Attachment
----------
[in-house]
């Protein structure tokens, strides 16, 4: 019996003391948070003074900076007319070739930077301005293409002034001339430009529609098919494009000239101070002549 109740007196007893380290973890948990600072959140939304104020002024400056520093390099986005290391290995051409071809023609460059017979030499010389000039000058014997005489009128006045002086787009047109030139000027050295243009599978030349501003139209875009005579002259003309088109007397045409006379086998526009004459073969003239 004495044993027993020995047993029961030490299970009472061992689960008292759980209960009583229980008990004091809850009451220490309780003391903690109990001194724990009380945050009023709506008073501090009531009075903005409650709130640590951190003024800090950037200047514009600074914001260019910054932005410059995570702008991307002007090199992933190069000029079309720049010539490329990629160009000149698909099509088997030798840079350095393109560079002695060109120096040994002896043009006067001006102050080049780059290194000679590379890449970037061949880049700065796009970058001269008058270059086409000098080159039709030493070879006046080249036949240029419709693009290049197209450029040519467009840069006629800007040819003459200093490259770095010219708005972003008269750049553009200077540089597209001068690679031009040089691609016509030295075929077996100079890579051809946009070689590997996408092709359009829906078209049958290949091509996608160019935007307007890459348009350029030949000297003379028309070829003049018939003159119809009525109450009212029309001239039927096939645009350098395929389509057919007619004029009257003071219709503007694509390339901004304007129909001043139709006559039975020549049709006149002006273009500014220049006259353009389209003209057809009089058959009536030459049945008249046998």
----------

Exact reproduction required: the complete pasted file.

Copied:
[in-house]
């Protein structure tokens, strides 16, 4: 019996003391948070003074900076007319070739930077301005293409002034001339430009529609098919494009000239101070002549 109740007196007893380290973890948990600072959140939304104020002024400056520093390099986005290391290995051409071809023609460059017979030499010389000039000058014997005489009128006045002086787009047109030139000027050295243009599978030349501003139209875009005579002259003309088109007397045409006379086998526009004459073969003239 004495044993027993020995047993029961030490299970009472061992689960008292759980209960009583229980008990004091809850009451220490309780003391903690109990001194724990009380945050009023709506008073501090009531009075903005409650709130640590951190003024800090950037200047514009600074914001260019910054932005410059995570702008991307002007090199992933190069000029079309720049010539490329990629160009000149698909099509088997030798840079350095393109560079002695060109120096040994002896043009006067001006102050080049780059290194000679590379890449970037061949880049700065796009970058001269008058270059086409000098080159039709030493070879006046080249036949240029419709693009290049197209450029040519467009840069006629800007040819003459200093490259770095010219708005972003008269750049553009200077540089597209001068690679031009040089691609016509030295075929077996100079890579051809946009070689590997996408092709359009829906078209049958290949091509996608160019935007307007890459348009350029030949000297003379028309070829003049018939003159119809009525109450009212029309001239039927096939645009350098395929389509057919007619004029009257003071219709503007694509390339901004304007129909001043139709006559039975020549049709006149002006273009500014220049006259353009389209003209057809009089058959009536030459049945008249046998």